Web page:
2. Robert M. Schmidt & Allen C. Kelley, 1996. "Saving, dependency and development," Journal of Population Economics, Springer, vol. 9(4), pages 365-386.
    3. David E. Bloom & David Canning & Rick Mansfield & Michael Moore, 2006. "Demographic Change, Social Security Systems, and Savings," NBER Working Papers 12621, National Bureau of Economic Research, Inc.
    4. Bloom, David E & Williamson, Jeffrey G, 1998. "Demographic Transitions and Economic Miracles in Emerging Asia," World Bank Economic Review, World Bank Group, vol. 12(3), pages 419-55, September.
    5. David E. Bloom & David Canning & Michael Moore, 2004. "The Effect of Improvements in Health and Longevity on Optimal Retirement and Saving," NBER Working Papers 10919, National Bureau of Economic Research, Inc.
    6. Robert J. Barro & Jong-Wha Lee, 2000. "International Data on Educational Attainment: Updates and Implications," CID Working Papers 42, Center for International Development at Harvard University.
    7. David E. Bloom & David Canning & Jaypee Sevilla, 2001. "Economic Growth and the Demographic Transition," NBER Working Papers 8685, National Bureau of Economic Research, Inc.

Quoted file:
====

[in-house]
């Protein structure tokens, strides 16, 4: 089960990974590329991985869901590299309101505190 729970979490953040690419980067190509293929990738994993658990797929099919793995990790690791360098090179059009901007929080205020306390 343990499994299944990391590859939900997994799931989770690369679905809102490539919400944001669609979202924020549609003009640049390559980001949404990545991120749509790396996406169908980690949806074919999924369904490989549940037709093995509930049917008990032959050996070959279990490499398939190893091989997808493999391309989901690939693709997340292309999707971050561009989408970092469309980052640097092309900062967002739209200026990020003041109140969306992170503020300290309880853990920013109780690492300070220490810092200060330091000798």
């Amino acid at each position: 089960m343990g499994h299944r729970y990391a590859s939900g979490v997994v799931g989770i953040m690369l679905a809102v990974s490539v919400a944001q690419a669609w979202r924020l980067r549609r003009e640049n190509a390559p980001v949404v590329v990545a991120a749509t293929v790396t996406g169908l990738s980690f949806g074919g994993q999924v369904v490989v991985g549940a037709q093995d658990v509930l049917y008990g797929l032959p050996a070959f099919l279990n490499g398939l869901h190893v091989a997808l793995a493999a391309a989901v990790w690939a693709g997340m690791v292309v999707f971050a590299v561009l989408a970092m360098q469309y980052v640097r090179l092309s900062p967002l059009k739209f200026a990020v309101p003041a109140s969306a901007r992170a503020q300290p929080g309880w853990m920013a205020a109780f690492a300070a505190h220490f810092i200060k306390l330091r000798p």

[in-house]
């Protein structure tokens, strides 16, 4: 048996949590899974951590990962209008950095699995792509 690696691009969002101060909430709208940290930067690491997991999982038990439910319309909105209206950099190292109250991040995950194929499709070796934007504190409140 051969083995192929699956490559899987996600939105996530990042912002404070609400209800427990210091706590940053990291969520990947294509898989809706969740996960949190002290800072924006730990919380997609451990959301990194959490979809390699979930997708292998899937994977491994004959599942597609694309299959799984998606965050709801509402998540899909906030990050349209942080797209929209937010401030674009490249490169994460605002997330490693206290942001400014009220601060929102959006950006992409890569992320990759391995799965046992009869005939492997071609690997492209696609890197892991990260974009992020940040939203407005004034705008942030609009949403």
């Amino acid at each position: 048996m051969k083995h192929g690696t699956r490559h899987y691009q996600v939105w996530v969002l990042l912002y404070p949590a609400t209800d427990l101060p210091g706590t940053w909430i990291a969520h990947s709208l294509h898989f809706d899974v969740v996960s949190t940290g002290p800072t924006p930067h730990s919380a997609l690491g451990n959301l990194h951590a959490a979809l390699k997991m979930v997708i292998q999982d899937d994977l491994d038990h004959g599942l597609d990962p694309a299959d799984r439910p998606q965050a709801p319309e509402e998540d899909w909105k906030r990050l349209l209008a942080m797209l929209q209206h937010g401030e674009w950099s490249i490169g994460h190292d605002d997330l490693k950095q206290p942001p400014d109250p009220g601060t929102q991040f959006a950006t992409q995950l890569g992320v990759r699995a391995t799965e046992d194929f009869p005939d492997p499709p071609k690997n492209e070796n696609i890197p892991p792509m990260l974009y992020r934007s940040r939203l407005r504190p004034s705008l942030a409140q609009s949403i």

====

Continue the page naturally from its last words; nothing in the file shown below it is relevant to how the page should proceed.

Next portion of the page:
8. David Cutler & Angus Deaton & Adriana Lleras-Muney, 2005. "The Determinants of Mortality," Working Papers 164, Princeton University, Woodrow Wilson School of Public and International Affairs, Research Program in Development Studies..
    9. Young, Alwyn, 1994. "Lessons from the East Asian NICS: A contrarian view," European Economic Review, Elsevier, vol. 38(3-4), pages 964-973, April.
    10. David E. Bloom & David Canning & Jocelyn E. Finlay, 2010. "Population Aging and Economic Growth in Asia," NBER Chapters, in: The Economic Consequences of Demographic Change in East Asia, NBER-EASE Volume 19, pages 61-89 National Bureau of Economic Research, Inc.
    11. David G. Blanchflower & Richard B. Freeman, 2000. "Youth Employment and Joblessness in Advanced Countries," NBER Books, National Bureau of Economic Research, Inc, number blan00-1, October.
    12. David Bloom & David Canning & Günther Fink & Jocelyn Finlay, 2009. "Fertility, female labor force participation, and the demographic dividend," Journal of Economic Growth, Springer, vol. 14(2), pages 79-101, June.